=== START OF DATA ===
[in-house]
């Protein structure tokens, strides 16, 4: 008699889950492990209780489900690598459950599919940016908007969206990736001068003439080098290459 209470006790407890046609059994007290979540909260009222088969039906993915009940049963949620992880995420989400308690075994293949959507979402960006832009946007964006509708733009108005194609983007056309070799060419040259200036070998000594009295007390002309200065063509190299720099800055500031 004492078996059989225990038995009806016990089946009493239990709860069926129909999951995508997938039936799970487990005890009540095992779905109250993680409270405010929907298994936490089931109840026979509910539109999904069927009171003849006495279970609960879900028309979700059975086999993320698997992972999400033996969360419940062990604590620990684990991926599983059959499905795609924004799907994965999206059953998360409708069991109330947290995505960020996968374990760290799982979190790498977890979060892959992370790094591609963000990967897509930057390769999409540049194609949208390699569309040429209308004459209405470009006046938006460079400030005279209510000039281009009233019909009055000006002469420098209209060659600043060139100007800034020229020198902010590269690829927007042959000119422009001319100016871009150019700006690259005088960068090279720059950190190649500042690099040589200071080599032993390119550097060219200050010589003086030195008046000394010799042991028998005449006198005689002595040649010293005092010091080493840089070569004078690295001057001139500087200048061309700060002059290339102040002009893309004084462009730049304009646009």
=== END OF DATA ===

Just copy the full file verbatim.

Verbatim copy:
[in-house]
């Protein structure tokens, strides 16, 4: 008699889950492990209780489900690598459950599919940016908007969206990736001068003439080098290459 209470006790407890046609059994007290979540909260009222088969039906993915009940049963949620992880995420989400308690075994293949959507979402960006832009946007964006509708733009108005194609983007056309070799060419040259200036070998000594009295007390002309200065063509190299720099800055500031 004492078996059989225990038995009806016990089946009493239990709860069926129909999951995508997938039936799970487990005890009540095992779905109250993680409270405010929907298994936490089931109840026979509910539109999904069927009171003849006495279970609960879900028309979700059975086999993320698997992972999400033996969360419940062990604590620990684990991926599983059959499905795609924004799907994965999206059953998360409708069991109330947290995505960020996968374990760290799982979190790498977890979060892959992370790094591609963000990967897509930057390769999409540049194609949208390699569309040429209308004459209405470009006046938006460079400030005279209510000039281009009233019909009055000006002469420098209209060659600043060139100007800034020229020198902010590269690829927007042959000119422009001319100016871009150019700006690259005088960068090279720059950190190649500042690099040589200071080599032993390119550097060219200050010589003086030195008046000394010799042991028998005449006198005689002595040649010293005092010091080493840089070569004078690295001057001139500087200048061309700060002059290339102040002009893309004084462009730049304009646009």